Author

Nancy Thomas

Date of Award

4-2020

Document Type

Doctoral Dissertation

Degree Name

Education, Ed.D.

Department

Education

First Advisor

Julie Kalnin

LC Subjects

Educational leadership--Research; Education--Study and teaching; Early childhood education--Canada; Early childhood teachers

Abstract

Early Childhood Education and Care (ECEC) focuses on young children’s early learning and well-being, as mighty learners and citizens. Making curriculum decisions that reflect guiding principles that view children as active, co-constructors of knowledge is challenging work. This way of working requires integrating theoretical and practice-based knowledge in pedagogical processes to create meaningful learning opportunities that reflect children’s everyday experiences and encourages children’s theory building. Pedagogical leaders play a vital role in the pedagogical process by creating transformative shifts in EC practice and curriculum decision making. Now seems to be the moment when views of ECEC leadership are broadening to include a focus on leading practice and learning,and inspires a vision that situates pedagogy as the core of leadership. This research examined the not yet well-defined and sometimes misunderstood role of the pedagogical leader in ECEC in Alberta by exploring participants’ perspectives on leading practice within ECEC teams.

Wenger's Social Learning Theory (1998) helps to situate pedagogy and leadership, and their emerging connectedness within the context of the ECEC. Building on Wenger's notion of a community of practice described as an assembly of people with a common pursuit to interact to improve learning (Wenger, 1998), highlights the collaborative nature of shared meaning making. Wenger’s (1998) notions of communities of practice was an apt lens to explore the dynamics of pedagogical leadership within ECEC centers.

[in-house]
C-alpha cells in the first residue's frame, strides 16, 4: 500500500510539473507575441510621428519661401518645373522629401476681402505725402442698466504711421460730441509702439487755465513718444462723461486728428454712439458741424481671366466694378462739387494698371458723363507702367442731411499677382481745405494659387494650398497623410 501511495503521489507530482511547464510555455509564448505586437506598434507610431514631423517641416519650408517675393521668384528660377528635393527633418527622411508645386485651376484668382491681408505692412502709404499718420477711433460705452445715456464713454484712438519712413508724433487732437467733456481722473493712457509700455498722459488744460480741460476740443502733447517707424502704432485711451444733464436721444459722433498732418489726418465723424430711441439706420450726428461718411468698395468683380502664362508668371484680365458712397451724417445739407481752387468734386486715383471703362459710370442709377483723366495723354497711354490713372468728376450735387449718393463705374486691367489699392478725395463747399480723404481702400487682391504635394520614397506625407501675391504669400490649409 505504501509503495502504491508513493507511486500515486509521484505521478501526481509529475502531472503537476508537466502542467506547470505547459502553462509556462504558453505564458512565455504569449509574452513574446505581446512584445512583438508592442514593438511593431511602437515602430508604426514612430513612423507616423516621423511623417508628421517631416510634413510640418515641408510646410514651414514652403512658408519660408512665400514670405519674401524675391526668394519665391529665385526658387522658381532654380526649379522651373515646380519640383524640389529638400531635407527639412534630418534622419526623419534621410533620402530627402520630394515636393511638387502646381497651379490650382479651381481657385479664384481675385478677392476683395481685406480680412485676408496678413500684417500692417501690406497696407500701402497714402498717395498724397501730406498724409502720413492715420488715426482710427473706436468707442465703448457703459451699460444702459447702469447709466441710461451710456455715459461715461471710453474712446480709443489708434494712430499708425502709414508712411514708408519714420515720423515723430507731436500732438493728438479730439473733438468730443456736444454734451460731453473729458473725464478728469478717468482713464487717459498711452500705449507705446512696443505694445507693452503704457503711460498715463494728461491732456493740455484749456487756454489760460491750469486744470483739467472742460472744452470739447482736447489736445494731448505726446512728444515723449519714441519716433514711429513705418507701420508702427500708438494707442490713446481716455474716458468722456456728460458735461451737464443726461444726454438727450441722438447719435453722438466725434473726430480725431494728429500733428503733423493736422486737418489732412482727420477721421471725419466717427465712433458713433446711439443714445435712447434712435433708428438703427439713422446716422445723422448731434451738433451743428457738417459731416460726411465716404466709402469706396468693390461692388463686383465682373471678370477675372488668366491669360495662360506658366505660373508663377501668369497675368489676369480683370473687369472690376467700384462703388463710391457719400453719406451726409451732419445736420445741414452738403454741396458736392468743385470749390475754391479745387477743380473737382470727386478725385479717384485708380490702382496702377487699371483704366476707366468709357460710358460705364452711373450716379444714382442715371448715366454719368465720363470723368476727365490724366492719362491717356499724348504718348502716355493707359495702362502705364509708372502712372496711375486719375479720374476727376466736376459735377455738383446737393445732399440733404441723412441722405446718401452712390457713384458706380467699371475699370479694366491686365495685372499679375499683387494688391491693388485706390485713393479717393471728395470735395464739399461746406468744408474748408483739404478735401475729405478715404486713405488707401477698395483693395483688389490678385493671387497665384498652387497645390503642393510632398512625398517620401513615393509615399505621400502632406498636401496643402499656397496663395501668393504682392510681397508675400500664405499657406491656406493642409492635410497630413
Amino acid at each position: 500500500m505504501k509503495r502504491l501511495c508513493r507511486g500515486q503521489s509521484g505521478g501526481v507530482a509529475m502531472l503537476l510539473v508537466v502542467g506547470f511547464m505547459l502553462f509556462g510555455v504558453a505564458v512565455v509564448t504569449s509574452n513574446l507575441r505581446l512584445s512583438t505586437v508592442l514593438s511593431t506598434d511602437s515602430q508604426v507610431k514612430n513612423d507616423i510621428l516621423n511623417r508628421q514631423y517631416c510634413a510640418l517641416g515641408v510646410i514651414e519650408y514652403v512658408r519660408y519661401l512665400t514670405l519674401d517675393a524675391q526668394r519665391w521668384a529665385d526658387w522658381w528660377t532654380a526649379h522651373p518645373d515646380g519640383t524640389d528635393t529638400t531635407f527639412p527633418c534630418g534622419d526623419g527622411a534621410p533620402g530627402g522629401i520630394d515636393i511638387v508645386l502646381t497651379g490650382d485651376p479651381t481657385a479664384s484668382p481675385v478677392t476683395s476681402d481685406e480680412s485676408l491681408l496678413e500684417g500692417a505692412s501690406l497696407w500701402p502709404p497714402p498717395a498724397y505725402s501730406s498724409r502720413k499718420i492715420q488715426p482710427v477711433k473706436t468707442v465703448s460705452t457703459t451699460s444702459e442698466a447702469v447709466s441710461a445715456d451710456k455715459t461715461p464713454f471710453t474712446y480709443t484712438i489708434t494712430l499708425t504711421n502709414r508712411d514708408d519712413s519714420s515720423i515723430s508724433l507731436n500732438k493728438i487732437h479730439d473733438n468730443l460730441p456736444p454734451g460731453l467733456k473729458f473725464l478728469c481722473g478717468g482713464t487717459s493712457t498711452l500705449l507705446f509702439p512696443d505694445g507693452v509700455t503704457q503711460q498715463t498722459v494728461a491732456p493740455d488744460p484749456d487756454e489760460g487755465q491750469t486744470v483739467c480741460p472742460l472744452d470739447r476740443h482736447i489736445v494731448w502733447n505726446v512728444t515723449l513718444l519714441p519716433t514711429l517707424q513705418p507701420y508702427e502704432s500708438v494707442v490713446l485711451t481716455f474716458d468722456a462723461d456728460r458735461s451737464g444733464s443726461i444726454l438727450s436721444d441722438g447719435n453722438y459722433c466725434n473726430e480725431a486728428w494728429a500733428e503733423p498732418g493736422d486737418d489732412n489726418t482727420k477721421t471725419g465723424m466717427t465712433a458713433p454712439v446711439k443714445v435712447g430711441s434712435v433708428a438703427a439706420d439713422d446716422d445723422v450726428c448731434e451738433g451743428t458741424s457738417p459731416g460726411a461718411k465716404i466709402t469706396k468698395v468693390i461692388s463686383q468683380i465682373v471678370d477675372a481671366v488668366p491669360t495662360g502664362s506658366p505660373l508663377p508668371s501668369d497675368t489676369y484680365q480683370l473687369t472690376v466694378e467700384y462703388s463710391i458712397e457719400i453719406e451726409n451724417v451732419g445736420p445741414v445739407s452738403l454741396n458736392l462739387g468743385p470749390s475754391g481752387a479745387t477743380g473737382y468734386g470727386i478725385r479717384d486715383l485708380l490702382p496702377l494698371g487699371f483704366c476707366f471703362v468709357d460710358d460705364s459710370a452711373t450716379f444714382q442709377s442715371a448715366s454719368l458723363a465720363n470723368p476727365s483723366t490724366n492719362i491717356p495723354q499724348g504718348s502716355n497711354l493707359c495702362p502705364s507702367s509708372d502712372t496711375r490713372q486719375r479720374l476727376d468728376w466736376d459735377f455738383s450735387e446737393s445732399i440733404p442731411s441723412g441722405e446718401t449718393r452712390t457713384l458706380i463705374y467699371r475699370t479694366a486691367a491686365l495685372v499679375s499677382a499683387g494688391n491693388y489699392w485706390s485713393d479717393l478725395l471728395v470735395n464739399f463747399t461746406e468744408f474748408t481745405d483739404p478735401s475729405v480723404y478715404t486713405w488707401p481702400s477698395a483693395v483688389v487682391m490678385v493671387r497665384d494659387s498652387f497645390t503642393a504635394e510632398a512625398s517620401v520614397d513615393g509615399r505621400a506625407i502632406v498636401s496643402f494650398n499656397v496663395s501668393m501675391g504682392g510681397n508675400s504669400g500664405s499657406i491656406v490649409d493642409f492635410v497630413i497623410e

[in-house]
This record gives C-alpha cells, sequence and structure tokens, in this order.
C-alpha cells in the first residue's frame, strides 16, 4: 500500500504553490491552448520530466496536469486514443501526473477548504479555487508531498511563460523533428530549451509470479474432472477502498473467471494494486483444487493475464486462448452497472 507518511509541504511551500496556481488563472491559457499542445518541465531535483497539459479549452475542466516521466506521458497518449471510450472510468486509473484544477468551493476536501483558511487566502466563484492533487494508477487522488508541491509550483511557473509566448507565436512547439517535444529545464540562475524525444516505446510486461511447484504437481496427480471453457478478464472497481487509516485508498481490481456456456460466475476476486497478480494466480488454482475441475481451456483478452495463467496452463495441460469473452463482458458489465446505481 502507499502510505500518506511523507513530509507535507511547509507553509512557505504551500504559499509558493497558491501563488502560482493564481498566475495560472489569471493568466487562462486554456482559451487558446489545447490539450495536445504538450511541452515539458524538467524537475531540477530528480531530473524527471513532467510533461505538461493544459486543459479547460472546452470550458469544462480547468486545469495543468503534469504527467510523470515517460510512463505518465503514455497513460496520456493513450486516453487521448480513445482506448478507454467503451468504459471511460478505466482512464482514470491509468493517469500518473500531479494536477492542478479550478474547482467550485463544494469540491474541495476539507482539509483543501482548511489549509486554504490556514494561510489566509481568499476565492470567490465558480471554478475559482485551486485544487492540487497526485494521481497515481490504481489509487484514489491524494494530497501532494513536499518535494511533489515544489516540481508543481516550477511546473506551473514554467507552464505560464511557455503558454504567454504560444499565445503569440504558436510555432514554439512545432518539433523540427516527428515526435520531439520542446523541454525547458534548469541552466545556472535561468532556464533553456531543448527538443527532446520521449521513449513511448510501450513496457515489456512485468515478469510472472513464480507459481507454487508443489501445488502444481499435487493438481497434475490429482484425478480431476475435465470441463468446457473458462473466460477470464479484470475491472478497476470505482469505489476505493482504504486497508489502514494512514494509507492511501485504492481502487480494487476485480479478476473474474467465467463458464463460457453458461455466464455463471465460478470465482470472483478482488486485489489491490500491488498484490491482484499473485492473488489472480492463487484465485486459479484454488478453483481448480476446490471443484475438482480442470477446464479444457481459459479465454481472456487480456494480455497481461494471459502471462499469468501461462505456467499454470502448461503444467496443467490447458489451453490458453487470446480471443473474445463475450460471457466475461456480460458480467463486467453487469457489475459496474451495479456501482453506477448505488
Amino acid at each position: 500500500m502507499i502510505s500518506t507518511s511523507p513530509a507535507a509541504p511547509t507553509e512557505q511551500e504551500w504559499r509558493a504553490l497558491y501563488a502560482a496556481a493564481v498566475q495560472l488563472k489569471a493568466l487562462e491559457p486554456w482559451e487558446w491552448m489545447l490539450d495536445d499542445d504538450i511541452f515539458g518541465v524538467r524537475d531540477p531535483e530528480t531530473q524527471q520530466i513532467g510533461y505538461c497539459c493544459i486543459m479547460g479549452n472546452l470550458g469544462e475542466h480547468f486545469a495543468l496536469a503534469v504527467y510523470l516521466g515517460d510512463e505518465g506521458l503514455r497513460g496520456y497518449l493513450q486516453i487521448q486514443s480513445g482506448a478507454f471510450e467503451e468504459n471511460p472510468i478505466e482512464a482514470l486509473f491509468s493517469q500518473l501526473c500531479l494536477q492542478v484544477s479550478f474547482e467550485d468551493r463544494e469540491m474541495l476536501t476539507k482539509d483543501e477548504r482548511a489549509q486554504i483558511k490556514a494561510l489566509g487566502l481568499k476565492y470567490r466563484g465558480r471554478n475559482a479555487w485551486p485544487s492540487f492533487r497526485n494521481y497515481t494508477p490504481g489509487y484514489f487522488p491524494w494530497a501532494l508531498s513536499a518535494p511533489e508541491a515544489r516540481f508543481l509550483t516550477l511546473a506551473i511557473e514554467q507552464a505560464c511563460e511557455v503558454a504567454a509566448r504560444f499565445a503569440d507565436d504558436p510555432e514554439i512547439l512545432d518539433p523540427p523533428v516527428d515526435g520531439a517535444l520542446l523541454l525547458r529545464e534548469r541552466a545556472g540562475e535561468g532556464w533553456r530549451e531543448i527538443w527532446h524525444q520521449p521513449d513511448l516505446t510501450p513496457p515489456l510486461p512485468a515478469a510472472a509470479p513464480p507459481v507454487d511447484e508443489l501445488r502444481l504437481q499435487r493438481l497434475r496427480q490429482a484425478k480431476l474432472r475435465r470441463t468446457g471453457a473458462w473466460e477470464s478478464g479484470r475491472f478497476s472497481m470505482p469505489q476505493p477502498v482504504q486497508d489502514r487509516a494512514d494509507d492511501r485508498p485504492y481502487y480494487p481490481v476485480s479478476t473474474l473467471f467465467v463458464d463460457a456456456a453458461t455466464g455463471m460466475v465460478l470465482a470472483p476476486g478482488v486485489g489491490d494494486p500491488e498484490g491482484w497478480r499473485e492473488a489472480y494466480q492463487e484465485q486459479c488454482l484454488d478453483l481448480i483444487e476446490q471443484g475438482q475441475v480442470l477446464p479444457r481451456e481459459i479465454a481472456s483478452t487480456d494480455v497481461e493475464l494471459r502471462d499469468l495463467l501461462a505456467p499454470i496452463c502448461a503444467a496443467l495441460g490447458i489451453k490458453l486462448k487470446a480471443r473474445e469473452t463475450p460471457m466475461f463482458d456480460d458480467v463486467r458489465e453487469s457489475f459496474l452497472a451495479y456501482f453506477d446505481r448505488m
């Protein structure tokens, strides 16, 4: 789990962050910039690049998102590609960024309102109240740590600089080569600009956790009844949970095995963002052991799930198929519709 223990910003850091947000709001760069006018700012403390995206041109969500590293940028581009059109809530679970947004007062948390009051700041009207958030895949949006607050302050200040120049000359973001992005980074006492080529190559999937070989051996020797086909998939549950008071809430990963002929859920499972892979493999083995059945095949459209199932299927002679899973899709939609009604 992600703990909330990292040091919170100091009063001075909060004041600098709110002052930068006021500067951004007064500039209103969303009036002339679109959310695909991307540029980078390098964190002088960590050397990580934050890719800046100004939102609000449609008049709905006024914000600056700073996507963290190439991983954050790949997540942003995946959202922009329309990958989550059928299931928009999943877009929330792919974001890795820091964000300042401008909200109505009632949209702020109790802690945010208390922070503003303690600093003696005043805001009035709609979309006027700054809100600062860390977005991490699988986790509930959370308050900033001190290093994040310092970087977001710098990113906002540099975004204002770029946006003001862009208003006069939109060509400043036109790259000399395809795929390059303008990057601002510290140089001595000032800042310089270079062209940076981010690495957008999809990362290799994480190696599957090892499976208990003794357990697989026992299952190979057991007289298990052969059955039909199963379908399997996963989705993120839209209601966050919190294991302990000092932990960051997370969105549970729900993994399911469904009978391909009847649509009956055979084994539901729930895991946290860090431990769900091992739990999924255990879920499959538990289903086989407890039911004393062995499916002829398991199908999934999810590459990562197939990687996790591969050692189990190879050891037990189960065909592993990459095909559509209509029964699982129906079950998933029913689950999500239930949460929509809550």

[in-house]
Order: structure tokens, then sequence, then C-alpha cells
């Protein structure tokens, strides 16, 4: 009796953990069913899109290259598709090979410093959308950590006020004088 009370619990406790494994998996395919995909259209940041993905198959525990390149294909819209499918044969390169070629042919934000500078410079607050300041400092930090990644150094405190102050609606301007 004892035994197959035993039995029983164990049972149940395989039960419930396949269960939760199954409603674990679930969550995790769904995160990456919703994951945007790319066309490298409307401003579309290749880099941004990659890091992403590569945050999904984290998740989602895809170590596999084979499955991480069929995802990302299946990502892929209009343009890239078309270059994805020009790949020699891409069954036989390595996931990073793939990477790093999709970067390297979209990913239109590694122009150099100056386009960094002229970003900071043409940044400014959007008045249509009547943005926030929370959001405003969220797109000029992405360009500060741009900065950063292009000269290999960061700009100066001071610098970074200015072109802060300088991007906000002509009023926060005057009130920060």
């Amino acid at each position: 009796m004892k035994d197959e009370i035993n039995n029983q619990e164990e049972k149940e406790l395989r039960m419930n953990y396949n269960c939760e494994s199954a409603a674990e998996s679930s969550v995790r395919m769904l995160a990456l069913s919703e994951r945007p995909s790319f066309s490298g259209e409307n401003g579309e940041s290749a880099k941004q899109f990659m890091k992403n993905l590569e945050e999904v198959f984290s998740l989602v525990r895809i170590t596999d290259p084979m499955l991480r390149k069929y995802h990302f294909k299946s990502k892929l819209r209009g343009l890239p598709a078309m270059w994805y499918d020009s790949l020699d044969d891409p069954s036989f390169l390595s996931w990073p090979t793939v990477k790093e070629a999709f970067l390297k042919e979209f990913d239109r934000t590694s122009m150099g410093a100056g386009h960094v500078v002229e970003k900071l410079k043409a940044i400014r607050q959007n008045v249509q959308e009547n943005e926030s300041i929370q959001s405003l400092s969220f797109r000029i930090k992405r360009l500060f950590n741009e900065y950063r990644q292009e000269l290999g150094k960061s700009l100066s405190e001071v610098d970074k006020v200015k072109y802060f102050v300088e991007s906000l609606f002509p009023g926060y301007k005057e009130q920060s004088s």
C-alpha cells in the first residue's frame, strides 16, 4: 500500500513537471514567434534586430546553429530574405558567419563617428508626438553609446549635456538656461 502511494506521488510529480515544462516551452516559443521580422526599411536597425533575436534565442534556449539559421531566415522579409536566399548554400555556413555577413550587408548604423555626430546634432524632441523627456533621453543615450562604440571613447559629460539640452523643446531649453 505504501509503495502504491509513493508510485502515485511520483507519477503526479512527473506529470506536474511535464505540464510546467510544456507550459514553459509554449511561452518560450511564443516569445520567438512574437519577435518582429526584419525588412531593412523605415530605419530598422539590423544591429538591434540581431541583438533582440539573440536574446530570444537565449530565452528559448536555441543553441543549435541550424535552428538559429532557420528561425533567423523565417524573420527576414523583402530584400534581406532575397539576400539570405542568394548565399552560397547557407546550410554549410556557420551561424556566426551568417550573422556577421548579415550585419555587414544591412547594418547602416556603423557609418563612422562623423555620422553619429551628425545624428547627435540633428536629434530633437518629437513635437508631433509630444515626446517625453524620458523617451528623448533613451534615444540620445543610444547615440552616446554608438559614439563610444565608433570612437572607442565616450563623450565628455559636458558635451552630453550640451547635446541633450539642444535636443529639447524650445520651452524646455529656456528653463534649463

This qualitative study used semi-structured interviews, a focus group dialogue, and a follow-up questionnaire to explore how pedagogical leaders described the pedagogical practices used to support and engage EC educators in curriculum decision making.

Findings illustrated how formal leadership often began with practice experience and recognition of leadership potential, as participants drew parallels between the pedagogical process used with children to the process used while supporting educator in curriculum meaning making. Findings also illustrated the various conceptions of leaderships, levels of formal leadership that emerge within organizations and the pedagogical enactments that leaders use. Participants detailed the need for formal and informal learning opportunities to further animate their work. The implications for practice focus on creating formalize pathways to leadership; expanding local practice circles for pedagogical leaders to collaborate with one another, and professional learning opportunities focused on pedagogy and leadership specific to ECEC contents.

Comments

Copyright for this work is retained by the author.

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